iOS Losing Steam To Chrome In The Classroom? Kahoot Releases First EdTrends Report – The team at Nibletz provide a summary of a new report from Kahoot looking at Edtech. What interests me about this is the ability for an application like Kahoot to grab such an insightful snapshot of habits and behaviours, but more interesting is what this says about Kahoot. It leaves me wondering if the application is in fact a front for something else? Just as Amazon started with books and Uber with transportation, is Kahoot starting with quizzes? Both this report and Snapchat’s addition of maps are reminders of the data which we hand over each and every minute. Kin Lane and Audrey Watters’ discuss this in light of monopolies on the Contrafabulist Podcast.

Kahoots own metrics have now reached 50 million monthly active users, 2M U.S. teachers, 25M U.S. students with over 20M public Kahoots. Kahoot is a game based learning platform that allows teachers to quickly and efficiently create interactive and fun, immersive game lessons for students.

What You Need to Know About “Acceptable Use Policies” – Ian O’Byrne discusses the role of an user policy and what makes them acceptable. For Tom Murray and Eric Sheninger, it is about being responsible and setting in place the appropriate behaviours. Coming from the perspective of terms and conditions, Bill Fitzgerald suggests searching for particular terms when investigating questions around consent, these include: third party, affiliations, change, update and modify. For the reality is not everyone has the time and resources to unpack applications like TurnItIn or ClassDojo. In the end, the challenge is first and foremostly to have deeper discussions about these topics, such as the one facilitated by the #digciz group.

Digital networks, websites, and services are a necessary component of the toolset required to build and utilize digital and media literacies. Appropriate policies, procedures, and guidelines are necessary to protect the developers and administrators of these texts and tools, as well as the users of these spaces. These documents often fail to provide users with the freedom needed to expand their skills, while still creating safe and appropriate boundaries for use of the Internet and all it has to offer. To prepare individuals to be digitally savvy, media literate citizens, there is a need for guideline guidelines, discussions, and agreed upon policies that emphasize successful practice and define the suitable use of the technology and tools being used.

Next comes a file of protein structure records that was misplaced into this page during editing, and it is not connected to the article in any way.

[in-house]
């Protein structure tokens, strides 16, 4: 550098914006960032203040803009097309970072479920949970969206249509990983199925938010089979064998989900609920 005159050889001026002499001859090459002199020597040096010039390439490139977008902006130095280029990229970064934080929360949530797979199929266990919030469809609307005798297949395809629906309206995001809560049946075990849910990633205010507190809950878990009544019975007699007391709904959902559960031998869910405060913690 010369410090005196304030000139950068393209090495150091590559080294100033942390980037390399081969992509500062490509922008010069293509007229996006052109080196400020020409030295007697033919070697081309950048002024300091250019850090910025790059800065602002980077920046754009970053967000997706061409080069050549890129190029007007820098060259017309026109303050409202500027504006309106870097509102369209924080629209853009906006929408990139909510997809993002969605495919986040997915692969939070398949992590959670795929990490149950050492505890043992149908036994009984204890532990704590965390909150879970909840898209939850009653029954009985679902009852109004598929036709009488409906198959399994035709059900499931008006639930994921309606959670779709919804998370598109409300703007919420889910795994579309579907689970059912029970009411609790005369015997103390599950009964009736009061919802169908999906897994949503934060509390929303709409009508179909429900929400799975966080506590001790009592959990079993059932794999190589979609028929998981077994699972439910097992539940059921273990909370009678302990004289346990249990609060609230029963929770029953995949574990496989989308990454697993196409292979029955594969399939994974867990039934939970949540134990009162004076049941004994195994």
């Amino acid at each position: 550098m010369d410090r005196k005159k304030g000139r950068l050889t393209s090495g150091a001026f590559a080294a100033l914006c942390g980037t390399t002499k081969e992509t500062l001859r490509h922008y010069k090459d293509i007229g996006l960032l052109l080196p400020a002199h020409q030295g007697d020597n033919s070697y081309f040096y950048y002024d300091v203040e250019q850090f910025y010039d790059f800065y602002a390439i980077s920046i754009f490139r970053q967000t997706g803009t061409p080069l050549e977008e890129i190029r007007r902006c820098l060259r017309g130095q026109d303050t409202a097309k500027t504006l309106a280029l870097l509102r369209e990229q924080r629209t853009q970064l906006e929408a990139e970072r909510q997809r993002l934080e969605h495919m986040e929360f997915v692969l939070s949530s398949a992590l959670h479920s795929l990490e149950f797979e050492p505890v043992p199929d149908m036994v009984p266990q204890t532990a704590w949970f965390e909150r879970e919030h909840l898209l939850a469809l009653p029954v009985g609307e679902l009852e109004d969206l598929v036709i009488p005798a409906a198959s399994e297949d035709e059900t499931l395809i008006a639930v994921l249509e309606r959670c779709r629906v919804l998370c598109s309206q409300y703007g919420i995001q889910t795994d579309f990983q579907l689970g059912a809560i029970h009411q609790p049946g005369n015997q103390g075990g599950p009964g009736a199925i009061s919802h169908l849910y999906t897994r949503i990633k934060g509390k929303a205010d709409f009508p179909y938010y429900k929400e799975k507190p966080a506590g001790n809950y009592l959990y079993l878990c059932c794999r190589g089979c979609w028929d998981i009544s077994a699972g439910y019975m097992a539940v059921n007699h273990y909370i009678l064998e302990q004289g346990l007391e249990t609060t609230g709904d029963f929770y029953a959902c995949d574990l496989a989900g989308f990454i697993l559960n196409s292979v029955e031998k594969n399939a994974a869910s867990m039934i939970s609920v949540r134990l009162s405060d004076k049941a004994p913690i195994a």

Storytelling and Reflection

“Tweeting and blogging: Selfish, self-serving indulgences?” by mrkrndvs is licensed under CC BY-SA

Tweeting and blogging: Selfish, self-serving indulgences? – Responding to Clare Narayanan and her critique of the guru teachers who spend their time at Teachmeets and on Twitter, Deb Netolicky discusses finding balance between self care, family time and service to the profession. This is a reminder that being online is a choice with consequences. Something Claire Amos touches upon. Benjamin Doxtdater also suggests, maybe our primary focus should be on self-care and private journals. 

Many of those who tweet and blog, I would argue, do so because they are interested in learning from others, sharing their own perspectives and experiences, and engaging with educators from around the world.

4 Critical Questions To Ask When Attending Education Research Conferences – Charlotte Pezaro (and Marten Koomen) unpack four questions to ask when attending research conferences. Many of these questions go beyond ‘research’ conferences and can be applied to a lot of PL, such as who is paying and what is put forwards as working. In part, this touches on some of the points Dan Haesler made in his post on disclosure, as well as the rise of the thought leader in society (rather than the public intellectual as Gramsci described).

Have fun, participate in discussions, share your ideas, and challenge (respectfully) the ideas of others. But most importantly, ask the critical questions of who is speaking (and ask about who is not), question speakers about what they’re claiming and the basis for those claims, look at how the narrative of the conference portrays and constructs education in Australia. Try to uncover who’s paying and what they’re paying for. Ask lots of questions of speakers in workshops. If you get a chance, ask a few very direct questions of the organisers.

Ep 10: ILEs, VCE and the Flow state – Steve Brophy and Dean Pearman discuss the challenges of innovation, particularly in the senior years. They suggest that with the culture of results, students have become conditioned into memorising content. Greg Miller has written a lot about giving pride of place to soft skills and capabilities, while Bianca Hewes has explained how PBL is possible in the final years. There are many who say that the senior assessment will not change until University changes. CCourses provided a clear vision in this area.